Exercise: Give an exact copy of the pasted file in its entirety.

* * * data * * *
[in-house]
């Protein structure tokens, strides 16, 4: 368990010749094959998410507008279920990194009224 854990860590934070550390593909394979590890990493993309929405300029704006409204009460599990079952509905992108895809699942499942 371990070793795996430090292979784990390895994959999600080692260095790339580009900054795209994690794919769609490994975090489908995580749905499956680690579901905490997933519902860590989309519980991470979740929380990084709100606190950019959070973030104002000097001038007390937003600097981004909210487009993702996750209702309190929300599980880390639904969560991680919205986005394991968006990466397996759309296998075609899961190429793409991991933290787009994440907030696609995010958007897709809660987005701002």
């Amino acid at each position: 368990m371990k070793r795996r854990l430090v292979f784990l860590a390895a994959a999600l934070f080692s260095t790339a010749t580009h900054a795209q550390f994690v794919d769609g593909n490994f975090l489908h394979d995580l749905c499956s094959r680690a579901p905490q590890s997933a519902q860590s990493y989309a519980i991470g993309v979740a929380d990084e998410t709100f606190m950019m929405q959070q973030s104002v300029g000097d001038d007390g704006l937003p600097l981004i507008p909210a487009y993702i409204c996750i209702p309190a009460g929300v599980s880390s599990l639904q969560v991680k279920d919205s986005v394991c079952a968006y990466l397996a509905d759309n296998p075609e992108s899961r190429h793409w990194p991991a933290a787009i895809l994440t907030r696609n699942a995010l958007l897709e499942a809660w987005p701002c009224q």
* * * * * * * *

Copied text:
[in-house]
């Protein structure tokens, strides 16, 4: 368990010749094959998410507008279920990194009224 854990860590934070550390593909394979590890990493993309929405300029704006409204009460599990079952509905992108895809699942499942 371990070793795996430090292979784990390895994959999600080692260095790339580009900054795209994690794919769609490994975090489908995580749905499956680690579901905490997933519902860590989309519980991470979740929380990084709100606190950019959070973030104002000097001038007390937003600097981004909210487009993702996750209702309190929300599980880390639904969560991680919205986005394991968006990466397996759309296998075609899961190429793409991991933290787009994440907030696609995010958007897709809660987005701002």
């Amino acid at each position: 368990m371990k070793r795996r854990l430090v292979f784990l860590a390895a994959a999600l934070f080692s260095t790339a010749t580009h900054a795209q550390f994690v794919d769609g593909n490994f975090l489908h394979d995580l749905c499956s094959r680690a579901p905490q590890s997933a519902q860590s990493y989309a519980i991470g993309v979740a929380d990084e998410t709100f606190m950019m929405q959070q973030s104002v300029g000097d001038d007390g704006l937003p600097l981004i507008p909210a487009y993702i409204c996750i209702p309190a009460g929300v599980s880390s599990l639904q969560v991680k279920d919205s986005v394991c079952a968006y990466l397996a509905d759309n296998p075609e992108s899961r190429h793409w990194p991991a933290a787009i895809l994440t907030r696609n699942a995010l958007l897709e499942a809660w987005p701002c009224q």